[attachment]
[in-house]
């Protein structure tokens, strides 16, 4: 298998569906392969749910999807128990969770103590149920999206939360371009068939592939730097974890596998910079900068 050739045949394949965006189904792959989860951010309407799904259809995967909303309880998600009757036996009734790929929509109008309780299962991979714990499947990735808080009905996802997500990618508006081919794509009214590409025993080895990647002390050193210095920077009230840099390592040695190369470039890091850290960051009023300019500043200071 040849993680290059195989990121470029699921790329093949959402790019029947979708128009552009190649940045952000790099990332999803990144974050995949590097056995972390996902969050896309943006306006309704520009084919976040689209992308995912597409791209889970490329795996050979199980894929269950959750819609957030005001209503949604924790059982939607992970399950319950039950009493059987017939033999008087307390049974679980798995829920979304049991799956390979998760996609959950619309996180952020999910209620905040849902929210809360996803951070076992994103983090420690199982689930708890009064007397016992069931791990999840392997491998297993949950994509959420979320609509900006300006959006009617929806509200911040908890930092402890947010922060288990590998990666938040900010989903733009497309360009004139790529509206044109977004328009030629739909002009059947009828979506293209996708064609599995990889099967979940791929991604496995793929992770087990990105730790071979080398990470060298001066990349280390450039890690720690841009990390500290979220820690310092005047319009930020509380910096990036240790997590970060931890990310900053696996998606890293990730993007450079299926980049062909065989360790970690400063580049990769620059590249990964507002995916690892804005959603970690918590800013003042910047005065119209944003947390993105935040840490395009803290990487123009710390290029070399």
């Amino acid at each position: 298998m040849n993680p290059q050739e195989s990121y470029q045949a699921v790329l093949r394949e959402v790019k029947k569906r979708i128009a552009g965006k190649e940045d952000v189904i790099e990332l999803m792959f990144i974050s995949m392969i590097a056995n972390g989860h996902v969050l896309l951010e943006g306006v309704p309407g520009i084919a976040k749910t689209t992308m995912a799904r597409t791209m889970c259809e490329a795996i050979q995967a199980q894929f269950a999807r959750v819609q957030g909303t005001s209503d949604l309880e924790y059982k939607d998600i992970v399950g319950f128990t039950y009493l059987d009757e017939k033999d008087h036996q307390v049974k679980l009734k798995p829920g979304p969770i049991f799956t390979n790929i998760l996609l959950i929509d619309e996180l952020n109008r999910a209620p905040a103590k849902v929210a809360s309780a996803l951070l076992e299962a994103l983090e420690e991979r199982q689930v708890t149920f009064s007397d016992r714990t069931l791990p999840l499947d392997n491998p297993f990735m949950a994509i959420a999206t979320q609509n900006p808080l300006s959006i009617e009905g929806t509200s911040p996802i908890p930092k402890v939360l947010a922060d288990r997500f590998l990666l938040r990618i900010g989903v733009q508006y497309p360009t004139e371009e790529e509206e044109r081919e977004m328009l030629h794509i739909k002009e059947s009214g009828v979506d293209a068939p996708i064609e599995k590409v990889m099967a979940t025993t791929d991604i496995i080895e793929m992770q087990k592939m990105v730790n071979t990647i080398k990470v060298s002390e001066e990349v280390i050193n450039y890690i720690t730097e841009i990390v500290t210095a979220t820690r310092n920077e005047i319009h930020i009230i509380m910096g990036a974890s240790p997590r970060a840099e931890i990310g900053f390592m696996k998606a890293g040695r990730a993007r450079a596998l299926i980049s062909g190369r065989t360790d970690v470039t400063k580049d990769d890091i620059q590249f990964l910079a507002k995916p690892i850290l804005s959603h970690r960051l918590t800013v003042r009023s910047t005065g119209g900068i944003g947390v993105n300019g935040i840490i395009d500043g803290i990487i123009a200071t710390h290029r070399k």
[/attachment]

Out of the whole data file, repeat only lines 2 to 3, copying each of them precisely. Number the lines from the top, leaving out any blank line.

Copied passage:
């Protein structure tokens, strides 16, 4: 298998569906392969749910999807128990969770103590149920999206939360371009068939592939730097974890596998910079900068 050739045949394949965006189904792959989860951010309407799904259809995967909303309880998600009757036996009734790929929509109008309780299962991979714990499947990735808080009905996802997500990618508006081919794509009214590409025993080895990647002390050193210095920077009230840099390592040695190369470039890091850290960051009023300019500043200071 040849993680290059195989990121470029699921790329093949959402790019029947979708128009552009190649940045952000790099990332999803990144974050995949590097056995972390996902969050896309943006306006309704520009084919976040689209992308995912597409791209889970490329795996050979199980894929269950959750819609957030005001209503949604924790059982939607992970399950319950039950009493059987017939033999008087307390049974679980798995829920979304049991799956390979998760996609959950619309996180952020999910209620905040849902929210809360996803951070076992994103983090420690199982689930708890009064007397016992069931791990999840392997491998297993949950994509959420979320609509900006300006959006009617929806509200911040908890930092402890947010922060288990590998990666938040900010989903733009497309360009004139790529509206044109977004328009030629739909002009059947009828979506293209996708064609599995990889099967979940791929991604496995793929992770087990990105730790071979080398990470060298001066990349280390450039890690720690841009990390500290979220820690310092005047319009930020509380910096990036240790997590970060931890990310900053696996998606890293990730993007450079299926980049062909065989360790970690400063580049990769620059590249990964507002995916690892804005959603970690918590800013003042910047005065119209944003947390993105935040840490395009803290990487123009710390290029070399």
């Amino acid at each position: 298998m040849n993680p290059q050739e195989s990121y470029q045949a699921v790329l093949r394949e959402v790019k029947k569906r979708i128009a552009g965006k190649e940045d952000v189904i790099e990332l999803m792959f990144i974050s995949m392969i590097a056995n972390g989860h996902v969050l896309l951010e943006g306006v309704p309407g520009i084919a976040k749910t689209t992308m995912a799904r597409t791209m889970c259809e490329a795996i050979q995967a199980q894929f269950a999807r959750v819609q957030g909303t005001s209503d949604l309880e924790y059982k939607d998600i992970v399950g319950f128990t039950y009493l059987d009757e017939k033999d008087h036996q307390v049974k679980l009734k798995p829920g979304p969770i049991f799956t390979n790929i998760l996609l959950i929509d619309e996180l952020n109008r999910a209620p905040a103590k849902v929210a809360s309780a996803l951070l076992e299962a994103l983090e420690e991979r199982q689930v708890t149920f009064s007397d016992r714990t069931l791990p999840l499947d392997n491998p297993f990735m949950a994509i959420a999206t979320q609509n900006p808080l300006s959006i009617e009905g929806t509200s911040p996802i908890p930092k402890v939360l947010a922060d288990r997500f590998l990666l938040r990618i900010g989903v733009q508006y497309p360009t004139e371009e790529e509206e044109r081919e977004m328009l030629h794509i739909k002009e059947s009214g009828v979506d293209a068939p996708i064609e599995k590409v990889m099967a979940t025993t791929d991604i496995i080895e793929m992770q087990k592939m990105v730790n071979t990647i080398k990470v060298s002390e001066e990349v280390i050193n450039y890690i720690t730097e841009i990390v500290t210095a979220t820690r310092n920077e005047i319009h930020i009230i509380m910096g990036a974890s240790p997590r970060a840099e931890i990310g900053f390592m696996k998606a890293g040695r990730a993007r450079a596998l299926i980049s062909g190369r065989t360790d970690v470039t400063k580049d990769d890091i620059q590249f990964l910079a507002k995916p690892i850290l804005s959603h970690r960051l918590t800013v003042r009023s910047t005065g119209g900068i944003g947390v993105n300019g935040i840490i395009d500043g803290i990487i123009a200071t710390h290029r070399k």